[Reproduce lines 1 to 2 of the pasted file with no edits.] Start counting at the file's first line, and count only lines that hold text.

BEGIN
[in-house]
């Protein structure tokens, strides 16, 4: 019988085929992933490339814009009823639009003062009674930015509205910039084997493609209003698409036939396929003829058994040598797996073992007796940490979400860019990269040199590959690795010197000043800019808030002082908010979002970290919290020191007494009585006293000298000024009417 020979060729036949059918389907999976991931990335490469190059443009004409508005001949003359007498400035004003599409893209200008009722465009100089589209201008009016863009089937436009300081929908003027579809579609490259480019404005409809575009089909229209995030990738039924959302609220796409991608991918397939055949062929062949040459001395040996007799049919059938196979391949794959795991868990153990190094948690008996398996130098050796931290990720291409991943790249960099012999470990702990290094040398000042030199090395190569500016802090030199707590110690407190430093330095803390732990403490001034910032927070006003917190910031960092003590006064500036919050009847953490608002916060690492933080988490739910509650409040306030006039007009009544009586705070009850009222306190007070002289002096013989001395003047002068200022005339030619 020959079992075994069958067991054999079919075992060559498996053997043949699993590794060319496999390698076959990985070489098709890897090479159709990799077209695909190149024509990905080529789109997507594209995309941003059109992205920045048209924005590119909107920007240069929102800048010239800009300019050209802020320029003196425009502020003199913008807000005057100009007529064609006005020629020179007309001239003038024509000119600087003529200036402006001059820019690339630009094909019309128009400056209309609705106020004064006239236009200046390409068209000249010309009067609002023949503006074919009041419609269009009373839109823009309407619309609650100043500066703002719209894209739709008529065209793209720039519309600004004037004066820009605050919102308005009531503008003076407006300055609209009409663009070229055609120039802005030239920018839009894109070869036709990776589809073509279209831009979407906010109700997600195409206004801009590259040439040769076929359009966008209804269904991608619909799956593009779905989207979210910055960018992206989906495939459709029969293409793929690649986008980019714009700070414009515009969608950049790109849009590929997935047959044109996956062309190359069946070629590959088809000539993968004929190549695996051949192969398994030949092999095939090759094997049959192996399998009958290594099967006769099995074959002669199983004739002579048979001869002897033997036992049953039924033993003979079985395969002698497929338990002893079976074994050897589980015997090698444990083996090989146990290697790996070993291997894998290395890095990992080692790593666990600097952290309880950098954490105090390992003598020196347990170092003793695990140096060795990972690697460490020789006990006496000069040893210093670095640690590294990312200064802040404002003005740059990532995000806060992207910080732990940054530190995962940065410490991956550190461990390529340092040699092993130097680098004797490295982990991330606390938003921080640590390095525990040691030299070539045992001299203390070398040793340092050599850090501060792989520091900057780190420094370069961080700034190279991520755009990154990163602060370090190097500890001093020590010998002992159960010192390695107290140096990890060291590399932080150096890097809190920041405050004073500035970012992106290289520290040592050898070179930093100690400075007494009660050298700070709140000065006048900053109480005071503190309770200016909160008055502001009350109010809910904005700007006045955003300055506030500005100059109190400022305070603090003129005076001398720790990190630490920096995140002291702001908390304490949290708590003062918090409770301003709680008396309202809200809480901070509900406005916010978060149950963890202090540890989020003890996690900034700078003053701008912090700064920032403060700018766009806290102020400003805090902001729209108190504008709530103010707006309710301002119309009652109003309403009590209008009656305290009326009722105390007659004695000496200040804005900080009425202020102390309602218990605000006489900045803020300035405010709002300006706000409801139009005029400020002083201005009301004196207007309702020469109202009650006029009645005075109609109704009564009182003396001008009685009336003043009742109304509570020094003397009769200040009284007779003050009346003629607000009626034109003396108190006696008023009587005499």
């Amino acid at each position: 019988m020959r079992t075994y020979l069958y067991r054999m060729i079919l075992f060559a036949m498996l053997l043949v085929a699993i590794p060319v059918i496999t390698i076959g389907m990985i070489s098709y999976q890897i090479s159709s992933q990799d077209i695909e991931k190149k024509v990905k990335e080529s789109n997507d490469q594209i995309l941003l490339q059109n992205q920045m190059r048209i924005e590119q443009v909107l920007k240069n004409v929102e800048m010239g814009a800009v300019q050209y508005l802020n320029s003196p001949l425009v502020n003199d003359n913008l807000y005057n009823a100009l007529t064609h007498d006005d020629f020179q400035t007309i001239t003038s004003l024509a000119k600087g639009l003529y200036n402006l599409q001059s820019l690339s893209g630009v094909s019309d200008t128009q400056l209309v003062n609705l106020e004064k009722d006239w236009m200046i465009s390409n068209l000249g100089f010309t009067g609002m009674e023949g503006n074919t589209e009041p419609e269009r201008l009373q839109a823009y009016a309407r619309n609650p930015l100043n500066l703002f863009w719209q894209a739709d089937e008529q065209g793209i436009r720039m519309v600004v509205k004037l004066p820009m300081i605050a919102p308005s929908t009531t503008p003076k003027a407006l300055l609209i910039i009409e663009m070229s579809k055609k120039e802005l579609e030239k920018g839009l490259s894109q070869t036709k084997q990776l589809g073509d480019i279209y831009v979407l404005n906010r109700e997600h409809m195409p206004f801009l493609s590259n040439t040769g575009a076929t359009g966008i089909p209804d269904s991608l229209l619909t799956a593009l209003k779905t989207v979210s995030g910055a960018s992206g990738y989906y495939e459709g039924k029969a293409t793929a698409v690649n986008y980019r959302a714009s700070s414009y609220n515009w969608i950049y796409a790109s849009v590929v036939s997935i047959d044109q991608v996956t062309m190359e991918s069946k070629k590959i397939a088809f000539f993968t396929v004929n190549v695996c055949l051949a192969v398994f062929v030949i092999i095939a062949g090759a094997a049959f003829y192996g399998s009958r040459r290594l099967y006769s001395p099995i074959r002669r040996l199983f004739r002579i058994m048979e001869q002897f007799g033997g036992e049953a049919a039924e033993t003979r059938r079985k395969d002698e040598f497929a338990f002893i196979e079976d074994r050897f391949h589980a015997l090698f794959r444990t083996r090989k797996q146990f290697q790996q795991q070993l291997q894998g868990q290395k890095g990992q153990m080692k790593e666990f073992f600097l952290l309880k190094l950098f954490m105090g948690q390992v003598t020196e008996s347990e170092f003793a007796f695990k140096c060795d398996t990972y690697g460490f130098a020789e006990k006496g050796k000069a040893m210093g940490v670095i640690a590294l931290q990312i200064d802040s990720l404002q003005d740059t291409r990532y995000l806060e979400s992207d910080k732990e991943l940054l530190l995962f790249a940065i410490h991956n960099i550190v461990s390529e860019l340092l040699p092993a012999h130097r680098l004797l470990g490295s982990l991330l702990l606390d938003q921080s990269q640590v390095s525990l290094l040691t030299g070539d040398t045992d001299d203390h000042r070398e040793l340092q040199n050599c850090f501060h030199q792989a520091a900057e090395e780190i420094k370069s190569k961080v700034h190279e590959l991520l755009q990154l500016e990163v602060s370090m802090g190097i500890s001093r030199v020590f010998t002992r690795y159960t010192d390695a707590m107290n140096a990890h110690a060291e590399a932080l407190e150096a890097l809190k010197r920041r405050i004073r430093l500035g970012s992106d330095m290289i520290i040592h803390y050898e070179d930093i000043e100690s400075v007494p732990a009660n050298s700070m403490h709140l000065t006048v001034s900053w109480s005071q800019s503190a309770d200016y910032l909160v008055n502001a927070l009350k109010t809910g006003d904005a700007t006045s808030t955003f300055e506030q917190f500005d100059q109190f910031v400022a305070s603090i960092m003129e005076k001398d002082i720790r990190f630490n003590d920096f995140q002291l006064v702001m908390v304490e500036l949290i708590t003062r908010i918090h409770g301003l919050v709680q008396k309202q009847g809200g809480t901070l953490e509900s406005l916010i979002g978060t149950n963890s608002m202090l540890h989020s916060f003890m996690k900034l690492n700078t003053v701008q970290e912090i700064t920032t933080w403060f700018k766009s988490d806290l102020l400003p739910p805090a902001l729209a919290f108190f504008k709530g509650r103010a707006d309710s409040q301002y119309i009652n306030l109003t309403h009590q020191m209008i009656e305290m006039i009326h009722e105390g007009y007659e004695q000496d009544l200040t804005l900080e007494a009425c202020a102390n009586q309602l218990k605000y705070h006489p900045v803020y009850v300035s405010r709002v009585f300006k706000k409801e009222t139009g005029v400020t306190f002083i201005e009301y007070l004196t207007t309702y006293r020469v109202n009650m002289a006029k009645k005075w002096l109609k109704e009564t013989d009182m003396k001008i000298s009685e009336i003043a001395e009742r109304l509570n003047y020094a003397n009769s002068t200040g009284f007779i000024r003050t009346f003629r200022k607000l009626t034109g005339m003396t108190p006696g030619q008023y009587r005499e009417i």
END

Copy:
[in-house]
């Protein structure tokens, strides 16, 4: 019988085929992933490339814009009823639009003062009674930015509205910039084997493609209003698409036939396929003829058994040598797996073992007796940490979400860019990269040199590959690795010197000043800019808030002082908010979002970290919290020191007494009585006293000298000024009417 020979060729036949059918389907999976991931990335490469190059443009004409508005001949003359007498400035004003599409893209200008009722465009100089589209201008009016863009089937436009300081929908003027579809579609490259480019404005409809575009089909229209995030990738039924959302609220796409991608991918397939055949062929062949040459001395040996007799049919059938196979391949794959795991868990153990190094948690008996398996130098050796931290990720291409991943790249960099012999470990702990290094040398000042030199090395190569500016802090030199707590110690407190430093330095803390732990403490001034910032927070006003917190910031960092003590006064500036919050009847953490608002916060690492933080988490739910509650409040306030006039007009009544009586705070009850009222306190007070002289002096013989001395003047002068200022005339030619 020959079992075994069958067991054999079919075992060559498996053997043949699993590794060319496999390698076959990985070489098709890897090479159709990799077209695909190149024509990905080529789109997507594209995309941003059109992205920045048209924005590119909107920007240069929102800048010239800009300019050209802020320029003196425009502020003199913008807000005057100009007529064609006005020629020179007309001239003038024509000119600087003529200036402006001059820019690339630009094909019309128009400056209309609705106020004064006239236009200046390409068209000249010309009067609002023949503006074919009041419609269009009373839109823009309407619309609650100043500066703002719209894209739709008529065209793209720039519309600004004037004066820009605050919102308005009531503008003076407006300055609209009409663009070229055609120039802005030239920018839009894109070869036709990776589809073509279209831009979407906010109700997600195409206004801009590259040439040769076929359009966008209804269904991608619909799956593009779905989207979210910055960018992206989906495939459709029969293409793929690649986008980019714009700070414009515009969608950049790109849009590929997935047959044109996956062309190359069946070629590959088809000539993968004929190549695996051949192969398994030949092999095939090759094997049959192996399998009958290594099967006769099995074959002669199983004739002579048979001869002897033997036992049953039924033993003979079985395969002698497929338990002893079976074994050897589980015997090698444990083996090989146990290697790996070993291997894998290395890095990992080692790593666990600097952290309880950098954490105090390992003598020196347990170092003793695990140096060795990972690697460490020789006990006496000069040893210093670095640690590294990312200064802040404002003005740059990532995000806060992207910080732990940054530190995962940065410490991956550190461990390529340092040699092993130097680098004797490295982990991330606390938003921080640590390095525990040691030299070539045992001299203390070398040793340092050599850090501060792989520091900057780190420094370069961080700034190279991520755009990154990163602060370090190097500890001093020590010998002992159960010192390695107290140096990890060291590399932080150096890097809190920041405050004073500035970012992106290289520290040592050898070179930093100690400075007494009660050298700070709140000065006048900053109480005071503190309770200016909160008055502001009350109010809910904005700007006045955003300055506030500005100059109190400022305070603090003129005076001398720790990190630490920096995140002291702001908390304490949290708590003062918090409770301003709680008396309202809200809480901070509900406005916010978060149950963890202090540890989020003890996690900034700078003053701008912090700064920032403060700018766009806290102020400003805090902001729209108190504008709530103010707006309710301002119309009652109003309403009590209008009656305290009326009722105390007659004695000496200040804005900080009425202020102390309602218990605000006489900045803020300035405010709002300006706000409801139009005029400020002083201005009301004196207007309702020469109202009650006029009645005075109609109704009564009182003396001008009685009336003043009742109304509570020094003397009769200040009284007779003050009346003629607000009626034109003396108190006696008023009587005499």